4. Silver as an antimicrobial agent

Since early times silver appeared in recorded history texts for its excellent antimicrobial action. The ancient Greek historian ‘Herodotus’ describes that at the times of war Persian kings among with his provisions used to take boiled water from silver jars [27, 28]. Raulin in 1869 was the first person who observed the antimicrobial activity of silver by observing that Aspergillus niger(most common type of fungus) was not able to grow in silver vessels [29, 30]. Carl Wilhelm von Nageli, a Swiss botanist came up with a term ‘oligodynamics’ (oligo means small; dynamics means power) which describes any metal having some antibacterial properties at very small concentration [31, 32]. Silver compounds are being used in the process of wound healing since 1970s, leading to discovery of silver sulphadiazine which has an effective, broad spectrum antibacterial activity [33]. The silver element in nature is inert and ionizes when it comes in contact with environment, producing Ag+ ions which are believed to show antimicrobial activity [34]. Because of its strong antimicrobial activity, silver is a mostly used as an adjunct therapy in wound care. However, it also has the potential to delay the process of wound healing by producing toxic effects on keratinocytes and fibroblasts [35].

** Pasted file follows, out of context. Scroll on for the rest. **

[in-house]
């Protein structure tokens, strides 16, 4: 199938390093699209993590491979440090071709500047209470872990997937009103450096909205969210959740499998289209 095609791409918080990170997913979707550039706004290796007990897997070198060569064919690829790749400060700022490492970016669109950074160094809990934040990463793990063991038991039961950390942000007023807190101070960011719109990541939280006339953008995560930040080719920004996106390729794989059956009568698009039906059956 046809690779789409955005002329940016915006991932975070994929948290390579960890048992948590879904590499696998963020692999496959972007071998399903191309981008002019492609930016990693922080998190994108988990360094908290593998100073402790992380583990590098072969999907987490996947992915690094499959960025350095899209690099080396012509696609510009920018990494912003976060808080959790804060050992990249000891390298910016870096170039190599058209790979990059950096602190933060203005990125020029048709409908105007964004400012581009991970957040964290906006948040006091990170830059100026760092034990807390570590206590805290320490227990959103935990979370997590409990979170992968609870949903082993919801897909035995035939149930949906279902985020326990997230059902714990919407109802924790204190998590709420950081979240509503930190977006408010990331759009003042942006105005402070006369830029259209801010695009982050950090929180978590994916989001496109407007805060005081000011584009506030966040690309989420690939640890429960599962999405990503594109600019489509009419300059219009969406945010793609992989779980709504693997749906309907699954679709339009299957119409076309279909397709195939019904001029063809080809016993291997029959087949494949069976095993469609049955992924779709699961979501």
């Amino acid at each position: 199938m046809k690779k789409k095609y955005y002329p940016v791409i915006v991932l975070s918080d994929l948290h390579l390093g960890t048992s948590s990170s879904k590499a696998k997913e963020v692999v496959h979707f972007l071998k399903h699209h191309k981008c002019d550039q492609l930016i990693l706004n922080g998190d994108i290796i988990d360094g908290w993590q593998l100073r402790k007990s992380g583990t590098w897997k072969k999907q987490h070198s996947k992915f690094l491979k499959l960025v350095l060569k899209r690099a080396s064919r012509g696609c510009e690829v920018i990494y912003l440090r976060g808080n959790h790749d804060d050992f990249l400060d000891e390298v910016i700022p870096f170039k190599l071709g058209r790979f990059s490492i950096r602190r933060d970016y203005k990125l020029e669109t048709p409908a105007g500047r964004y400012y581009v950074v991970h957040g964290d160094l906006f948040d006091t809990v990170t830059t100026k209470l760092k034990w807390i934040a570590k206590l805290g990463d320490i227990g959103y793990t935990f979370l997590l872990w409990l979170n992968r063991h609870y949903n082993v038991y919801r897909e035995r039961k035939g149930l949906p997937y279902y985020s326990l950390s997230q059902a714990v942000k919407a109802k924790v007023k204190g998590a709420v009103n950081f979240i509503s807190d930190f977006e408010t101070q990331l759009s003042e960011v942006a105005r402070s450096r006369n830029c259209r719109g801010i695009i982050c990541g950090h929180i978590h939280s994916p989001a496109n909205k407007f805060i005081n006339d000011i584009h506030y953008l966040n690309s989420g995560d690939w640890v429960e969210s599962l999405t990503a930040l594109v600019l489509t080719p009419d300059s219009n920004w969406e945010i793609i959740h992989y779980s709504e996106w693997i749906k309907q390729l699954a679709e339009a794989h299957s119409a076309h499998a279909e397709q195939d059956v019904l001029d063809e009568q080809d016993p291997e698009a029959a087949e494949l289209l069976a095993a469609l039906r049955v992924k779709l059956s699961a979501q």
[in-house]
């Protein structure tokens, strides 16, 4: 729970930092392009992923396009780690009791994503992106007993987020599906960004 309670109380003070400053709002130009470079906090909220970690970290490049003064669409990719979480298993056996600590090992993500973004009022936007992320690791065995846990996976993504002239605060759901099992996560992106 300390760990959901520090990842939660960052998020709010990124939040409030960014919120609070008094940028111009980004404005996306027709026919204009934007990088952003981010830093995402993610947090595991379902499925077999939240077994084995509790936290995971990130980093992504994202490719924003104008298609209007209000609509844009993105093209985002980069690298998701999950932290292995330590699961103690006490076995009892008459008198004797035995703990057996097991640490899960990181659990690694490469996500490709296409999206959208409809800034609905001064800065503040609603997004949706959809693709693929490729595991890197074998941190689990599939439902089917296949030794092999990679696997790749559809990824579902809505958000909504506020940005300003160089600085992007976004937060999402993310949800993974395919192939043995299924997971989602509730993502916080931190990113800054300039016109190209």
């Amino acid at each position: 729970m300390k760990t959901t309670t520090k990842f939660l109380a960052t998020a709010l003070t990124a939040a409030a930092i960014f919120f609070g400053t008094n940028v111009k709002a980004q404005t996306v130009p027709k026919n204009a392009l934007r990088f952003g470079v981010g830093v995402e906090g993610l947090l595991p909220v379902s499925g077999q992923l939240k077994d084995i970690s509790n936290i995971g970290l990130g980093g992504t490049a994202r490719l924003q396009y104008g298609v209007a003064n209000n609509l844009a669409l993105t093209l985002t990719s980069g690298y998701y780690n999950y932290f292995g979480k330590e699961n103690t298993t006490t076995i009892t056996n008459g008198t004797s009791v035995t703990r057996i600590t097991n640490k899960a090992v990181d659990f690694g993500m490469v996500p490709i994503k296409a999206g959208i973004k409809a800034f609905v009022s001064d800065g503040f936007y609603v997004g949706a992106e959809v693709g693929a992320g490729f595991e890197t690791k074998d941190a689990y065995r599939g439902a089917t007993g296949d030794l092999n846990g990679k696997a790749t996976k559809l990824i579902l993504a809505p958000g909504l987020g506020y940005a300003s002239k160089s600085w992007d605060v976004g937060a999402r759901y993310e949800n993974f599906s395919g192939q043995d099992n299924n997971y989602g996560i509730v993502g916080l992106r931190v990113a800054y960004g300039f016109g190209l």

5. Silver nanoparticles

Any small particle which ranges between 1 to 100 nanometers (10−9) in size is known as a nanoparticle. It cannot be detected with naked human eye and it exhibits different chemical and physical properties in comparison to their large material counterparts [36]. Among many inorganic nanoparticles, silver nanoparticles (AgNPs) have got researchers attention around the globe due its novel physical, chemical and biological properties as compared to their bulk form. They have particular chemical and physical properties like high electrical and thermal conductivity [37], surface enhanced Raman scattering effect [38], catalytic activity [39], chemical stability [40] and nonlinear optical behavior [41]. The above stated properties make it the material of choice to be used in electronics, and for medical use. Silver nanoparticles are also known for their antiviral, antibacterial and antifungal activity. Due to smaller size, surface area to volume ratio is increased which results in increase in the amount of atoms on the surface, that other forms. The net effect gives rise to unpredictable properties associated with nanoparticles [42]. Silver nanoparticles has shown proven antimicrobial activity in many in vivo and in vitro studies and have application in soaps, cosmetics, food packaging and wound dressing [43]. Due to epidermal keratin and phospholipids, and protein thiol groups, skin was thought to be impermeable to silver nanoparticles but some studies demonstrated, if any absorption beyond the stratum corneum [44, 45]. Silver wound dressings are in direct contact with damaged skin resulting in systemic absorption also associated with some toxicity [46].